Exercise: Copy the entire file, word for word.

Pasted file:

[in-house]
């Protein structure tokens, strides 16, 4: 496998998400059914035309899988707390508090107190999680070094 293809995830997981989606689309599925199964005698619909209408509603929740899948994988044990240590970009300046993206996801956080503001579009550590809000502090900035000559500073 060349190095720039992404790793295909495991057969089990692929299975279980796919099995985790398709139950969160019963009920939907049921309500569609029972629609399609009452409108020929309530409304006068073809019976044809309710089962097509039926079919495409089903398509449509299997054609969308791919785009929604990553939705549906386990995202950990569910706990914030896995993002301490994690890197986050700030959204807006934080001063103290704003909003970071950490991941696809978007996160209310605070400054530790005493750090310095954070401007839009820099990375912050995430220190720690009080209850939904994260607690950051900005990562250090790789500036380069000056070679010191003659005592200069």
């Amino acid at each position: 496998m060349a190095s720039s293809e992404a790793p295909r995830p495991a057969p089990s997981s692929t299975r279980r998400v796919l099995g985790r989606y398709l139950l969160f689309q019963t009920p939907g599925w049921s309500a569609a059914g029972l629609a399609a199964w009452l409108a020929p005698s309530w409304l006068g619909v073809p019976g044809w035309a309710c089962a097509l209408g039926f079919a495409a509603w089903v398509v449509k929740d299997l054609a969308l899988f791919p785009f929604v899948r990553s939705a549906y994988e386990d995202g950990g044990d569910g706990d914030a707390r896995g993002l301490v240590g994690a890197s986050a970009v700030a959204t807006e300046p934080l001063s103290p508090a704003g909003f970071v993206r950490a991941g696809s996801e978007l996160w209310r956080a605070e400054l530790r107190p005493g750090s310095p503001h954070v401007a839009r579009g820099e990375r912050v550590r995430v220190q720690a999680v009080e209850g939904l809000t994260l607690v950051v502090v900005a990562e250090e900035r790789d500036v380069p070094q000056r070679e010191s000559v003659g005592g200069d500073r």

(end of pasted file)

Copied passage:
[in-house]
């Protein structure tokens, strides 16, 4: 496998998400059914035309899988707390508090107190999680070094 293809995830997981989606689309599925199964005698619909209408509603929740899948994988044990240590970009300046993206996801956080503001579009550590809000502090900035000559500073 060349190095720039992404790793295909495991057969089990692929299975279980796919099995985790398709139950969160019963009920939907049921309500569609029972629609399609009452409108020929309530409304006068073809019976044809309710089962097509039926079919495409089903398509449509299997054609969308791919785009929604990553939705549906386990995202950990569910706990914030896995993002301490994690890197986050700030959204807006934080001063103290704003909003970071950490991941696809978007996160209310605070400054530790005493750090310095954070401007839009820099990375912050995430220190720690009080209850939904994260607690950051900005990562250090790789500036380069000056070679010191003659005592200069």
């Amino acid at each position: 496998m060349a190095s720039s293809e992404a790793p295909r995830p495991a057969p089990s997981s692929t299975r279980r998400v796919l099995g985790r989606y398709l139950l969160f689309q019963t009920p939907g599925w049921s309500a569609a059914g029972l629609a399609a199964w009452l409108a020929p005698s309530w409304l006068g619909v073809p019976g044809w035309a309710c089962a097509l209408g039926f079919a495409a509603w089903v398509v449509k929740d299997l054609a969308l899988f791919p785009f929604v899948r990553s939705a549906y994988e386990d995202g950990g044990d569910g706990d914030a707390r896995g993002l301490v240590g994690a890197s986050a970009v700030a959204t807006e300046p934080l001063s103290p508090a704003g909003f970071v993206r950490a991941g696809s996801e978007l996160w209310r956080a605070e400054l530790r107190p005493g750090s310095p503001h954070v401007a839009r579009g820099e990375r912050v550590r995430v220190q720690a999680v009080e209850g939904l809000t994260l607690v950051v502090v900005a990562e250090e900035r790789d500036v380069p070094q000056r070679e010191s000559v003659g005592g200069d500073r």